In a recent study published in JAMA Network Open, researchers investigated whether stroke or hypertension modifies or mediates the relationship between particulate matter exposure (PM2.5) in the air and new-onset dementia in the United States.
Study: Hypertension and Stroke as Mediators of Air Pollution Exposure and Incident Dementia. Image Credit: pikselstock/Shutterstock.com
The cognitive decline among individuals with dementia affects their abilities to perform routine activities and increases dependency on others. PM2.5 exposure has shown constant associations with cardiovascular illness, which may increase dementia risk.
PM2.5 may mediate the dementia risk through vascular dysfunction; however, few prior studies have investigated this potential underlying mechanism.
About the study
In the present study, researchers investigated the potential modifying or mediating effects of stroke and hypertension on the link between PM2.5 exposure and new-onset dementia.
The study was conducted as a subset of the Environmental Predictors of Cognitive Health and Aging (EPOCH) study, using biennial survey information obtained from 1998 to 2016 from the Health and Retirement Study (HRS) respondents.
Eligible individuals were aged above 50 with no history of dementia and had adequate data on mediators, exposures, outcomes, and demographics from the Health and Retirement Study.
Individuals with missing information on exposure, main covariates, or mediators were excluded from the analysis. The data were analyzed between August and November 2022. The study exposure was PM2.5 exposure, calculated over the previous ten years for each individual using spatiotemporal models and residential histories.
The models incorporated measurements from the United States Environmental Protection Agency (US EPA) regulatory networks and various research studies, with over 300 geographical covariates characterizing land cover and usage, transportation, emission sources, vegetation, and population density.
The outcome measure was new-onset dementia, identified using validated algorithms based on informant reports and cognitive testing.
A decomposition-type causal mediation evaluation was performed to quantitatively assess the extent to which stroke and hypertension modified or mediated the link between PM2.5 and new-onset dementia after adjusting for area-level and individual-level covariates.
Cox proportional hazards modeling and logistic regression modeling were performed to calculate the hazard ratios (HRs) and odds ratios (ORs), respectively.
Covariates included age, gender, body mass index (BMI), race, ethnicity, education, income, smoking status, urbanicity, drinking status, and socioeconomic status.
In addition, the interquartile range (IQR) values were determined. Individuals were identified as hypertensive or having a stroke if the participants themselves or proxies reported a doctor’s diagnosis of the conditions at follow-up.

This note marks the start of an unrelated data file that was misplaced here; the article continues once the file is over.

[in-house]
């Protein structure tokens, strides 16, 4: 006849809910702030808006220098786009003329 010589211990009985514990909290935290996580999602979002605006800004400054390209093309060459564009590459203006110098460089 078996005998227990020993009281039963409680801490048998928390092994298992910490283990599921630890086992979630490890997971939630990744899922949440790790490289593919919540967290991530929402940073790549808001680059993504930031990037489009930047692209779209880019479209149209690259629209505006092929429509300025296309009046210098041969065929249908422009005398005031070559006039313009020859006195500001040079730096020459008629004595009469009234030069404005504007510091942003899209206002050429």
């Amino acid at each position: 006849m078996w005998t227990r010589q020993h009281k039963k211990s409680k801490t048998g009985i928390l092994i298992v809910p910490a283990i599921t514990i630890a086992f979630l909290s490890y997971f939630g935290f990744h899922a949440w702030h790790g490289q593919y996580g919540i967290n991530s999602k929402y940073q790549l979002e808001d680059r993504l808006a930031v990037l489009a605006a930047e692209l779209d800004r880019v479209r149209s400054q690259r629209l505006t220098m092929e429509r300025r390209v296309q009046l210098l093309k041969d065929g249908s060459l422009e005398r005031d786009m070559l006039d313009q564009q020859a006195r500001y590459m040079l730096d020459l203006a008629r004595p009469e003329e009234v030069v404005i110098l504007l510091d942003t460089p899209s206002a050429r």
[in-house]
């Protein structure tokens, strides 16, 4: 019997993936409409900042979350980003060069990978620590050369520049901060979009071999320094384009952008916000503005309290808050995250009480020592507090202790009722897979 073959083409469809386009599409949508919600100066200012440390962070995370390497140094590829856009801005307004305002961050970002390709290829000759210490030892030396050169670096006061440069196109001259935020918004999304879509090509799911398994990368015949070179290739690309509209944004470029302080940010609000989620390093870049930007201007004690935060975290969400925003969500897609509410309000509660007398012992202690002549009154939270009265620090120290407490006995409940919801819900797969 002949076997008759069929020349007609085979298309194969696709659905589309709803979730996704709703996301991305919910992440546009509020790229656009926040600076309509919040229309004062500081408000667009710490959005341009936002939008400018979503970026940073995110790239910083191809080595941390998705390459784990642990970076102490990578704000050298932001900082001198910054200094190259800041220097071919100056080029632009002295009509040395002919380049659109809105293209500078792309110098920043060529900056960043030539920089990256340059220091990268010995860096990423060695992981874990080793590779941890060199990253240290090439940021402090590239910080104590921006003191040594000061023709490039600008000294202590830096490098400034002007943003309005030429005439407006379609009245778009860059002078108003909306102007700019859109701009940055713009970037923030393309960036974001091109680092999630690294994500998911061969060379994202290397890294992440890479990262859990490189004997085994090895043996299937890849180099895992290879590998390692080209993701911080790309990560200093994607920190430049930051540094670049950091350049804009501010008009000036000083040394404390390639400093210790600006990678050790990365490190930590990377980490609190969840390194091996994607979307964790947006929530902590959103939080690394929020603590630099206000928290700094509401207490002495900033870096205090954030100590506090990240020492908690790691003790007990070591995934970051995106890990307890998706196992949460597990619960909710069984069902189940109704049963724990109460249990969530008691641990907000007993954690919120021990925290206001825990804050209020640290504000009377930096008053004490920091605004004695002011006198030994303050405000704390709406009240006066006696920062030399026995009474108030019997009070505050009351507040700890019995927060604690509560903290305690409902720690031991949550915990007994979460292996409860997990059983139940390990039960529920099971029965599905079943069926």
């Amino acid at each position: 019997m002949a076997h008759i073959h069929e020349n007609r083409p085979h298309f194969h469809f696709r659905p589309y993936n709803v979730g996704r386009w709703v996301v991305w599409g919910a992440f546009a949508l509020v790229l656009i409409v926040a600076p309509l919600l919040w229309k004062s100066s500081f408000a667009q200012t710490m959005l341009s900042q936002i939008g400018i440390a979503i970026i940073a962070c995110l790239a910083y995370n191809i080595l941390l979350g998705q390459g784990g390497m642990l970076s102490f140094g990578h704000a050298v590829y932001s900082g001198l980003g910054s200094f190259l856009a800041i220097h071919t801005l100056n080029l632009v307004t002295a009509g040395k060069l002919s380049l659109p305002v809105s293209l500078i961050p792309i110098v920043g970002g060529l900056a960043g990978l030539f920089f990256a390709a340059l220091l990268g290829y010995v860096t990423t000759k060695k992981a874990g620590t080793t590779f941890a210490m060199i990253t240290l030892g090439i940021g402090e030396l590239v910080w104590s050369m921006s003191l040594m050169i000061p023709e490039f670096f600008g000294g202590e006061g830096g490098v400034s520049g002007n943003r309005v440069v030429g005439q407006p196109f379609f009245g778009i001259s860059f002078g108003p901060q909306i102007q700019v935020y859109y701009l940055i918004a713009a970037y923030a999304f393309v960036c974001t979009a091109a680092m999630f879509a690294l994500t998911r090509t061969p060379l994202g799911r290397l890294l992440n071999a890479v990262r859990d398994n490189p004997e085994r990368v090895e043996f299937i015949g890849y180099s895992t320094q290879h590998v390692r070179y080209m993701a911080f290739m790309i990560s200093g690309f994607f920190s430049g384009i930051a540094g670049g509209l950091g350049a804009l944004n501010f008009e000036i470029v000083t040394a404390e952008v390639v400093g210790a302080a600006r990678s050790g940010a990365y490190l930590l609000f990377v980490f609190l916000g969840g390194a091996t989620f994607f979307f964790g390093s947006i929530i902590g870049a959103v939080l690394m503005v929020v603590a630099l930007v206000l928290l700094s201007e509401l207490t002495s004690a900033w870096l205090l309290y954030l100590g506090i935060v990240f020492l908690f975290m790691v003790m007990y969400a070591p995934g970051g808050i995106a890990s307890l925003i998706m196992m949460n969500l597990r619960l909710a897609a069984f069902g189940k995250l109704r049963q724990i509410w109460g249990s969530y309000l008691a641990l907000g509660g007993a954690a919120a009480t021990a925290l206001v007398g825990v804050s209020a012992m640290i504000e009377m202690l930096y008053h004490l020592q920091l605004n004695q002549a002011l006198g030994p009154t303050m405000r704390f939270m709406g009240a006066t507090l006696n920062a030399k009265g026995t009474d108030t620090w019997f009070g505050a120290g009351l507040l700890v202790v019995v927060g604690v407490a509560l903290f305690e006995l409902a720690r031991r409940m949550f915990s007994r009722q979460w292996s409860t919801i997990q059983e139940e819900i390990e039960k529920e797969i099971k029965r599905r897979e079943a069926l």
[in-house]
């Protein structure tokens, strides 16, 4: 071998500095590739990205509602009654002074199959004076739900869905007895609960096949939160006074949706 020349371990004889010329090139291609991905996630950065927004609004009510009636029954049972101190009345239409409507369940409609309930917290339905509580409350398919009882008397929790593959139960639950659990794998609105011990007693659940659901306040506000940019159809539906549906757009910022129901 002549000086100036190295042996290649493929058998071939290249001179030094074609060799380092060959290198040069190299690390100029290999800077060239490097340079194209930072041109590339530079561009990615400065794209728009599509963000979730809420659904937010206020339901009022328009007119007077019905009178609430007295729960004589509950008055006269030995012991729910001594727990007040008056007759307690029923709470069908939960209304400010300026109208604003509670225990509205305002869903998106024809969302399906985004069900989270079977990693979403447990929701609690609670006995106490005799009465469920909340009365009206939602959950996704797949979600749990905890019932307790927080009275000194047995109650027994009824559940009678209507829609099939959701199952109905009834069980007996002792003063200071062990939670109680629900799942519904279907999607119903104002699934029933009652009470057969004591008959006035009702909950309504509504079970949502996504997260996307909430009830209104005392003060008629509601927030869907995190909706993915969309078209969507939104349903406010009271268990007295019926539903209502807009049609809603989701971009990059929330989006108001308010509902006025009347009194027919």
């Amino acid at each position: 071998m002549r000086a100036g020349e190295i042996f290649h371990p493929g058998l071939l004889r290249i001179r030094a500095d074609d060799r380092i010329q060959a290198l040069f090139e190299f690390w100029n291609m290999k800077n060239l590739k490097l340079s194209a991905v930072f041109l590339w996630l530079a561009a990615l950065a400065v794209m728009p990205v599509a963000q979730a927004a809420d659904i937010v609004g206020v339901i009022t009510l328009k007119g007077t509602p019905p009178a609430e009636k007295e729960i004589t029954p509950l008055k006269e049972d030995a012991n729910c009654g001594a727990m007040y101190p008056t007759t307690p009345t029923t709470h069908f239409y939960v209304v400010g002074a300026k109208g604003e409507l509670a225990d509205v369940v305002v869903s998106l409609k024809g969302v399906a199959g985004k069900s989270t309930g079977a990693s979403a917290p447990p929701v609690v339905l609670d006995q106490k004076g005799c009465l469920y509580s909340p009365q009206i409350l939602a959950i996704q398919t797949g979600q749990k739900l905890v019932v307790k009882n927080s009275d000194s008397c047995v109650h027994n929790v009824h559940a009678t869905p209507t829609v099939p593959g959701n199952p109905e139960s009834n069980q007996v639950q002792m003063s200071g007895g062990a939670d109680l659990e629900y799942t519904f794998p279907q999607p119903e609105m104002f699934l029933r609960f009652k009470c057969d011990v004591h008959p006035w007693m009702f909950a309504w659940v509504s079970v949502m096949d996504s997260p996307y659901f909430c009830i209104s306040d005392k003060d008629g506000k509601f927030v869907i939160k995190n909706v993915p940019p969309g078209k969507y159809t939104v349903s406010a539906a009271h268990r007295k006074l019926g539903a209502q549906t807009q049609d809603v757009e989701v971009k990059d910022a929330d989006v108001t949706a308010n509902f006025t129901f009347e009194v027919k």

Secondary analyses were performed by characterizing PM2.5 from open fires and agriculture by multiplying PM2.5 with spatially varying fractions of PM2.5 from each source.
Sensitivity analyses were also performed by stratifying mediation analyses by age and restricting the analysis to periods with high-quality PM2.5 estimates (i.e., from 2006 onward).
Furthermore, the analyses were rerun using new-onset stroke as the mediator to ensure temporality between the study exposure and the mediator.
Among 27,857 individuals, the researchers found no evidence that stroke or hypertension acted as modifiers or mediators of the relationship between PM2.5 exposure and new-onset dementia.
The mean age of the participants was 61 years; 15,747 were female (57%); 19,249 were non-Hispanic Whites (69%); and 4,105 (15%) were diagnosed with dementia at follow-up (mean duration of 10 years).
Among individuals with dementia, 2,204 (54%) were hypertensive at study initiation, and 386 (nine percent) were diagnosed with hypertension at follow-up. 378 individuals (nine percent) had a stroke history at study initiation, while 673 (16%) received a stroke diagnosis at follow-up.
The interquartile range of baseline exposure to PM2.5 was 11 to 15 μg per cubic millimeter. In the adjusted analysis, increased PM2.5 exposure (per IQR) was unrelated to increased dementia risk (HR, 1.0).
The team observed positive relationships for stroke and hypertension with new-onset dementia, with HR values of 1.7 and 1.2, respectively, compared to individuals free of hypertension or stroke at follow-up.
However, there were no significant associations between PM2.5 and stroke (OR per IQR increase in particulate matter exposure, 1.1) and no significant evidence for a relationship between PM2.5 and hypertension (OR per IQR increase in particulate matter exposure, 1.0).
No evidence was found that stroke or hypertension acted as modifiers or mediators of the link between PM2.5 exposure and new-onset dementia.
The non-mediated interactions between hypertension and PM2.5 exposure contributed 39% to the excess relationship; however, the findings did not attain statistical significance.
The secondary analyses yielded similar results for PM2.5 exposure from open fires as the total PM2.5. Consistent results were obtained in the sensitivity analyses by restricting the comments to younger individuals and periods with high-quality exposure information. In addition, using new-onset stroke as the association mediator also did not alter the results.
Overall, the study findings showed that stroke or hypertension did not modify or mediate the link between PM2.5 exposure in the air and incident dementia. However, hypertension may increase individual susceptibility to air pollution. Further research must be conducted to explore other modifiers and pathways.